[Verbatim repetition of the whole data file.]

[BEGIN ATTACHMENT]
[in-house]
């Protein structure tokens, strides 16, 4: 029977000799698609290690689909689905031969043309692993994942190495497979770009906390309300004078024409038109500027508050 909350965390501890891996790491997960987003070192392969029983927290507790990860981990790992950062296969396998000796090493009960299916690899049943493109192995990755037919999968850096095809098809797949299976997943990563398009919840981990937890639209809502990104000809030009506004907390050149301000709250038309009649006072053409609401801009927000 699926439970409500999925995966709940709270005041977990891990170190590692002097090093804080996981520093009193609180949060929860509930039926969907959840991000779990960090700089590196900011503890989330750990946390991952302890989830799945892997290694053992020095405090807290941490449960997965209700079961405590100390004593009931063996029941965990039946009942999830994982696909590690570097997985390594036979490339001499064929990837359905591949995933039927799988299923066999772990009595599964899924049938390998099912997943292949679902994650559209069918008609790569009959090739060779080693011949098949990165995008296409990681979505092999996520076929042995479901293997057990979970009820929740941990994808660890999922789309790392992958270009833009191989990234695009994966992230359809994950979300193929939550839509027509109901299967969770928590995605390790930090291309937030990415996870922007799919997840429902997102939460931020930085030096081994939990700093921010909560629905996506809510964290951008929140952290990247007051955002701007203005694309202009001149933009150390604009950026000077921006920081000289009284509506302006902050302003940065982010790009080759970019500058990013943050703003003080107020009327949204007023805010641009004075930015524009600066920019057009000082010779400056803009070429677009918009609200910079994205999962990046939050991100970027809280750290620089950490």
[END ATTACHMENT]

[in-house]
């Protein structure tokens, strides 16, 4: 029977000799698609290690689909689905031969043309692993994942190495497979770009906390309300004078024409038109500027508050 909350965390501890891996790491997960987003070192392969029983927290507790990860981990790992950062296969396998000796090493009960299916690899049943493109192995990755037919999968850096095809098809797949299976997943990563398009919840981990937890639209809502990104000809030009506004907390050149301000709250038309009649006072053409609401801009927000 699926439970409500999925995966709940709270005041977990891990170190590692002097090093804080996981520093009193609180949060929860509930039926969907959840991000779990960090700089590196900011503890989330750990946390991952302890989830799945892997290694053992020095405090807290941490449960997965209700079961405590100390004593009931063996029941965990039946009942999830994982696909590690570097997985390594036979490339001499064929990837359905591949995933039927799988299923066999772990009595599964899924049938390998099912997943292949679902994650559209069918008609790569009959090739060779080693011949098949990165995008296409990681979505092999996520076929042995479901293997057990979970009820929740941990994808660890999922789309790392992958270009833009191989990234695009994966992230359809994950979300193929939550839509027509109901299967969770928590995605390790930090291309937030990415996870922007799919997840429902997102939460931020930085030096081994939990700093921010909560629905996506809510964290951008929140952290990247007051955002701007203005694309202009001149933009150390604009950026000077921006920081000289009284509506302006902050302003940065982010790009080759970019500058990013943050703003003080107020009327949204007023805010641009004075930015524009600066920019057009000082010779400056803009070429677009918009609200910079994205999962990046939050991100970027809280750290620089950490």